Thursday, August 21, 2008

When Analog Meets Digital, Profits Follow: Mitch Goldstone And (via PIR)

Reprinted from Photo Industry Reporter, June 2008; By Ted Kritsonis

Woodbury, NY— Mitch Goldstone and Carl Berman knows a market when they sees one, especially when analog meets digital. Goldstone and Berman have been running their photo lab in Orange County, California, for 18 years, along with the company website at since the late 1990s. Where his business was once 100 percent film-based, he now handles zero film, having made a full transition to digital. But, all those analog prints people have festering in their photo albums or shoeboxes still represent a huge market.

It’s estimated that the average consumer has as many as 5,000 analog prints, accumulating to an overall figure of 3.5 trillion prints worldwide. A vast majority of those may have never seen a scanner, and thus have never been digitized.

In 2005, Goldstone pioneered a high-speed photo scanning service in his photo lab by commercializing Kodak technology. He launched a new website called and recently began using Kodak’s Adaptive Picture Exchange (APEX), a modular dry lab, scaleable photo system. APEX dramatically increases the speed of workflow management, which partly explains how it enables ScanMyPhotos to scan tens of thousands of prints in a single day. And this is the key reason they can turn orders very quickly, Goldstone says. offers the scanning service in three options. The first, and most popular, is the prepaid service at a cost of $124.95. The company sends the customer a postage-paid box they can fill up with as many as 1,800 prints of various sizes (from 2x3 to 11x14). Customers then have up to one year to fill up the box and send it back for scanning.

“Once the customer receives it, they can fill it up at their convenience and put as many pictures as they can into it, then bring it to the post office to ship it to us,” Goldstone explains. “The day we receive it, we digitize every single picture and send the box back to them the very same day.”
The scanned images are saved as JPEGs, with a resolution of 300 dpi, and burned to a DVD. Each DVD can typically hold about 3,000 4x6 images, but the number can shift depending on how many wallet-size or enlarged photos are part of an order.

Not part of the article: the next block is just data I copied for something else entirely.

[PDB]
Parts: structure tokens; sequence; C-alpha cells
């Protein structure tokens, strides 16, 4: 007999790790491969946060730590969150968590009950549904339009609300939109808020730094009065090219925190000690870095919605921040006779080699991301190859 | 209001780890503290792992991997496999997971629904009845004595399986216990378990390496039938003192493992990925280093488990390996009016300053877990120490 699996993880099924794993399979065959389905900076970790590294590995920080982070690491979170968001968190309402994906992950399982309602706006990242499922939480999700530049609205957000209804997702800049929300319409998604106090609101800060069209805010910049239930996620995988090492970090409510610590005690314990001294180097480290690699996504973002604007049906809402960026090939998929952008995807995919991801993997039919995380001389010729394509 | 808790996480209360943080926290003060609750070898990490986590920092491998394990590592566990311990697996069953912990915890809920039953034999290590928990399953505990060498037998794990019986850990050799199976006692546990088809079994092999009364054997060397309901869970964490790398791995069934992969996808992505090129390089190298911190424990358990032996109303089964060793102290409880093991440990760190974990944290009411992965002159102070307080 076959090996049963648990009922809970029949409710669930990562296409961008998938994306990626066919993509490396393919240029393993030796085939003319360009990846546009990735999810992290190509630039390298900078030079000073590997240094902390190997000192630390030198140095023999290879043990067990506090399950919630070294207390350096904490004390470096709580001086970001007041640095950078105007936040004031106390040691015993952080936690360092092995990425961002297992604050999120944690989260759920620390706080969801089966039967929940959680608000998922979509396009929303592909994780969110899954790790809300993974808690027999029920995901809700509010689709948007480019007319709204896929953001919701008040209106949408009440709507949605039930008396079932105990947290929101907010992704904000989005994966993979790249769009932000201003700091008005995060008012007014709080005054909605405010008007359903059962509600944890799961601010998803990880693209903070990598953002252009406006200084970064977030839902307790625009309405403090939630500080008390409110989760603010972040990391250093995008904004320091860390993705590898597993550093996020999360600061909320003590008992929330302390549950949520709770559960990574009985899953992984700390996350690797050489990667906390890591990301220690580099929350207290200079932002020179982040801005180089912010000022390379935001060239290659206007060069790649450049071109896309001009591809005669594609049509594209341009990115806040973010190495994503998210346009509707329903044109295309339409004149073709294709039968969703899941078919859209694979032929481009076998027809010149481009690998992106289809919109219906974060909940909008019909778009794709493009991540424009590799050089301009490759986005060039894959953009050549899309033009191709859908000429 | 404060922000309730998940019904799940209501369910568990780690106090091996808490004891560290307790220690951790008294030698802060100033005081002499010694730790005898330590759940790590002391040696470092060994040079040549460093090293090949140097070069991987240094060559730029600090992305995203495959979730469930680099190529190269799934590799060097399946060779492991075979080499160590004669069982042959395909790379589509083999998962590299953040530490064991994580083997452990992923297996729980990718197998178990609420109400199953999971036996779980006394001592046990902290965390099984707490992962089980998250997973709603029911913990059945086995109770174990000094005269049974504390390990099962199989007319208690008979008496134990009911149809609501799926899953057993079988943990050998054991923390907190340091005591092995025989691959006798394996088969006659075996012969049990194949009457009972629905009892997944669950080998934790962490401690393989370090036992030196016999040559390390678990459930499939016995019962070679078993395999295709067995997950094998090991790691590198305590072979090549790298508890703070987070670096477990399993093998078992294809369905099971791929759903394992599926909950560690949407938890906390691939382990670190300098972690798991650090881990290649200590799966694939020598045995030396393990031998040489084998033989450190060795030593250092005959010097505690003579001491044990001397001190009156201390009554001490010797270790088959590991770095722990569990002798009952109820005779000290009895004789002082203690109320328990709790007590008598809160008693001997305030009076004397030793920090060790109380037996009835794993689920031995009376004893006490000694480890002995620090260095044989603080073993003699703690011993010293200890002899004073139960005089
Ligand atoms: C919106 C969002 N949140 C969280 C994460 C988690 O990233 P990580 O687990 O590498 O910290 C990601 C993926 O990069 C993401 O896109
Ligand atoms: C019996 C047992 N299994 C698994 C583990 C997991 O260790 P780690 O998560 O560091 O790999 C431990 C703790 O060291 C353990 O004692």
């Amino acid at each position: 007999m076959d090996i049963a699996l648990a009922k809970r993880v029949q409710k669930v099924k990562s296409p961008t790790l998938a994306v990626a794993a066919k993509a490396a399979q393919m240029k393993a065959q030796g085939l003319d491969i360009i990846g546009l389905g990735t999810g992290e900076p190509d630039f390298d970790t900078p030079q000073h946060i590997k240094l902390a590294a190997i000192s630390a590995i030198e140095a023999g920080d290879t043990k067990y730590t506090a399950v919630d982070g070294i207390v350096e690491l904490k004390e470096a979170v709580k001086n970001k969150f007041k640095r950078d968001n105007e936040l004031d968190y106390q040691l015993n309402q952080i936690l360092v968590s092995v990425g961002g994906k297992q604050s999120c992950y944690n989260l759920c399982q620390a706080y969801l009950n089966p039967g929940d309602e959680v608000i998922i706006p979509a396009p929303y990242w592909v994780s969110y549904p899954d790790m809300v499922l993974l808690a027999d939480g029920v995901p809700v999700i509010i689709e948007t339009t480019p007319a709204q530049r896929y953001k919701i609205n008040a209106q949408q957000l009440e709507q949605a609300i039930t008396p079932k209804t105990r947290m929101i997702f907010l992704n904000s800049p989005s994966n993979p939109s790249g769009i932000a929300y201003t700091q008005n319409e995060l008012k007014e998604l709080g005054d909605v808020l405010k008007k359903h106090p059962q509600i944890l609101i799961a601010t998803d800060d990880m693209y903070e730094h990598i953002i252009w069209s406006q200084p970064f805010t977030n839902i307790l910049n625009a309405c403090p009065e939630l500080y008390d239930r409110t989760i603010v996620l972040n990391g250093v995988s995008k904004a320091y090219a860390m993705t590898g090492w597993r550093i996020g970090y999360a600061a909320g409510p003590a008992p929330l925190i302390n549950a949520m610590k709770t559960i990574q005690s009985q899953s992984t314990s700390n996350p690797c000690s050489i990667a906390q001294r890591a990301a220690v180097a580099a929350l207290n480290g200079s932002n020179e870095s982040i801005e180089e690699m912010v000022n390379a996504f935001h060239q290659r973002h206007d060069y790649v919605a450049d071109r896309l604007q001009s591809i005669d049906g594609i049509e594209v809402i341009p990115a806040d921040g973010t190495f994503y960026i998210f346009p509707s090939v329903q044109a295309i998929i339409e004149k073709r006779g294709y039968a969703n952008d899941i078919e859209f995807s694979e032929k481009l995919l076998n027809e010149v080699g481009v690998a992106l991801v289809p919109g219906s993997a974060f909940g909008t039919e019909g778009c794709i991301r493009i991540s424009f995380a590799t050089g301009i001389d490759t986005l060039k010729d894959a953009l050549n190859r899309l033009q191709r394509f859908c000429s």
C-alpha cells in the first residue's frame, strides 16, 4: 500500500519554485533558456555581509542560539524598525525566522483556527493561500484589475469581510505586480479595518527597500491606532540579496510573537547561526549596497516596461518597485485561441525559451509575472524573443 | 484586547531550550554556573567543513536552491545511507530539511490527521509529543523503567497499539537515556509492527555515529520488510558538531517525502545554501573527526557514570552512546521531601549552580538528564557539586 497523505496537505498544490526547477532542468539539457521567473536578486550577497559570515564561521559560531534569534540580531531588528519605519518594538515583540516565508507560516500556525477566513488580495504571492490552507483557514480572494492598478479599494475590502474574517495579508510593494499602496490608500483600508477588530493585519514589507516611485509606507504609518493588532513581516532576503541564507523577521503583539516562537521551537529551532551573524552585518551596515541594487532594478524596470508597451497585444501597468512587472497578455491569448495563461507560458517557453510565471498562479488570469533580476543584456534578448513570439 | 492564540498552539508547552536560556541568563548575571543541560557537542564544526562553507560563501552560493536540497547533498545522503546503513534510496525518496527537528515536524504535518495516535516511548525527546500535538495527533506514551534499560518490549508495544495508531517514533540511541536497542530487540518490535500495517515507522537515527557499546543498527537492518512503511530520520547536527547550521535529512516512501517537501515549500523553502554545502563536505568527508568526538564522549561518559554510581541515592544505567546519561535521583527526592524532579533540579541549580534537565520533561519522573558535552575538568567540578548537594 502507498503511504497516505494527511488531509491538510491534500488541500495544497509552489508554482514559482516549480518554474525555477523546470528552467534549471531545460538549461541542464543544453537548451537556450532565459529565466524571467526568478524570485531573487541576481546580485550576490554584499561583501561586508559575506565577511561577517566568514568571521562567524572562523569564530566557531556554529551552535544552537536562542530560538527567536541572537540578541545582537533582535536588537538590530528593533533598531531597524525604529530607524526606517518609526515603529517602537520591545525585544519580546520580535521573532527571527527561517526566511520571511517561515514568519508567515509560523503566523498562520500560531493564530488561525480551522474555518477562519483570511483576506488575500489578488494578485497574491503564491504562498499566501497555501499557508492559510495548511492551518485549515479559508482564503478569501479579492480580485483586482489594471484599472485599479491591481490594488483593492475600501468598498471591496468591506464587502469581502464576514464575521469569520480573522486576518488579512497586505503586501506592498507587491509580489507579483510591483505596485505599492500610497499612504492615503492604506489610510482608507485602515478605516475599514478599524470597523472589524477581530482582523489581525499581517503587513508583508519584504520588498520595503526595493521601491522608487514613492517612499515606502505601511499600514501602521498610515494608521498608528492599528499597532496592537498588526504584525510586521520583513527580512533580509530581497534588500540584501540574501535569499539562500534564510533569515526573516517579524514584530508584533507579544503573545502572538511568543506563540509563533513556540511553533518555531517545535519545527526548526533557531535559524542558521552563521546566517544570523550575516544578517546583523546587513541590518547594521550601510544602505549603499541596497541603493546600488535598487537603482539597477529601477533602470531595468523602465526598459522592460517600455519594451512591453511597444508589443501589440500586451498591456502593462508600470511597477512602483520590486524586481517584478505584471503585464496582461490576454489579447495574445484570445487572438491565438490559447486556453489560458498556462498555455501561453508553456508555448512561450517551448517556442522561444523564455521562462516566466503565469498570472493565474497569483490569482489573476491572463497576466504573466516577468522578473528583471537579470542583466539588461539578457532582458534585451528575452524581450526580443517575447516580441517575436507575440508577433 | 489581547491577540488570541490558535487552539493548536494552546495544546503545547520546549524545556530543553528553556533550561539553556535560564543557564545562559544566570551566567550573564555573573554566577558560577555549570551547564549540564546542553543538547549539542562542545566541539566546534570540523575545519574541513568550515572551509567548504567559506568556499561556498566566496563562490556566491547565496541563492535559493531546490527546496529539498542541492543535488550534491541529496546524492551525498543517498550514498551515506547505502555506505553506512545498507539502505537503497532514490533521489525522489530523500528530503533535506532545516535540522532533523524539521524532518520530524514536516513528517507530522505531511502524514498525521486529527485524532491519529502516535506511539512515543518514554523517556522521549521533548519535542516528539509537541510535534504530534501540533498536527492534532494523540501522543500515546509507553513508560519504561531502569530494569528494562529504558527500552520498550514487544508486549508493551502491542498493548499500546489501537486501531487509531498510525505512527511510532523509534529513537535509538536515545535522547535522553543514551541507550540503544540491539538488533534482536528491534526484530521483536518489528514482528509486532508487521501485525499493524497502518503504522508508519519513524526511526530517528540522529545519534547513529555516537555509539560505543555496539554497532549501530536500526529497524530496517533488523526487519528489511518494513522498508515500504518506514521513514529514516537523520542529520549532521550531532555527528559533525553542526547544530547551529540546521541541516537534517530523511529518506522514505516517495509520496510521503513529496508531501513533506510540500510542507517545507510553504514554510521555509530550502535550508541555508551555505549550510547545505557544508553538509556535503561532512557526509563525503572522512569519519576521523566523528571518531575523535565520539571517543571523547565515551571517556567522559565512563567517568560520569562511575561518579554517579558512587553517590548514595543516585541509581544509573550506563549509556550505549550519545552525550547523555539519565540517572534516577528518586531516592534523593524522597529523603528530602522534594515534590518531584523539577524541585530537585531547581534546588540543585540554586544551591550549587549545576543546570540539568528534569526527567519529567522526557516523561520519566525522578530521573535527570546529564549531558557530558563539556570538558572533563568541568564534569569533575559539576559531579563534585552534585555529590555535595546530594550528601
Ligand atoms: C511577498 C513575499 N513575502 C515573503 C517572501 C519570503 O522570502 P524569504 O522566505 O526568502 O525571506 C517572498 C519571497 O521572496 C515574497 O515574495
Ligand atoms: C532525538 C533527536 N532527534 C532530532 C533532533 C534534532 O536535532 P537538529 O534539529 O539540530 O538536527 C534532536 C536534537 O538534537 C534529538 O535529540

The other two service options are live support through the phone or real-time online chat, along with simply walking into the store and dropping off a box of prints. Customers walking in with an order of 1,000 prints typically wait just 15 minutes to have the job done.

Sometimes, walk-in orders can be far more substantial. Goldstone recalls one customer who came to his lab from San Francisco with 26 boxes containing 22,000 pictures. He dropped off the entire order and left for the day to Disneyland, returning five hours later to pick up the boxes and the DVDs containing all the scans.

Having so many photos digitized creates additional profit opportunities. Goldstone says some customers create albums, mugs, cards and other gift items using those photos.

“Digitizing analog images is the gateway to invite consumers to create all types of products from the generations of photo memories,” Goldstone says. “Once they become familiar with sites like, they start ordering the ancillary products as well.”

This is equally true for converting old home movies on VHS to DVD. offers this service in a similar format, where customers can fill up a prepaid box with up to 14 tapes at a cost of $249.95. Individual tapes can be digitized for $24.95 apiece. Just like the photo scanning service, ScanMyPhotos won’t digitize any copyrighted VHS tapes. And, the service is meant only for VHS tapes, so the company won’t take 8mm or movie film. “The poor quality of VHS means they start to deteriorate within 8 to 10 years, so most people’s tapes from the 1980s are almost destroyed,” Goldstone says. “That means there’s a 100 percent market out there for transfer to DVDs.” He cites the recent fire at the film and video vaults at Universal Studios as one example to remind consumers to back up VHS tapes and DVDs by making multiple copies and keeping them in separate locations.

The service has been a hit since the company launched it, particularly because consumers from all over the world are paying for it. The only catch 
for foreign customers is that they have to supply their own boxes and pay for shipping both ways. The prepaid boxes are only for U.S. customers because of agreements has with the USPS, FedEx and UPS. The same is also true for photo scanning services.

Goldstone’s company has no membership program in place, and he says there are 
no plans to start one. Instead, they will randomly include Chevron gas cards valued at $5 up to $25, or chocolates, cookies and other gift cards, depending on the time of year.

He also has no plans to expand or turn the business into a franchise. “The answer is definitively ‘no’ because of quality control,” he explains. “We want to make sure everything is handled exactly the same way perfectly with no variables. It’s a key part of our business model.”

And it’s a business model that’s been successful and can be profitably replicated. When was the last time you scanned 22,000 prints?

[source: Reprinted from June, 2008 Photo Industry Reporter]

Scan Photos, 35mm Slide and Negative Scanning, Photo Restoration, Digital Printing -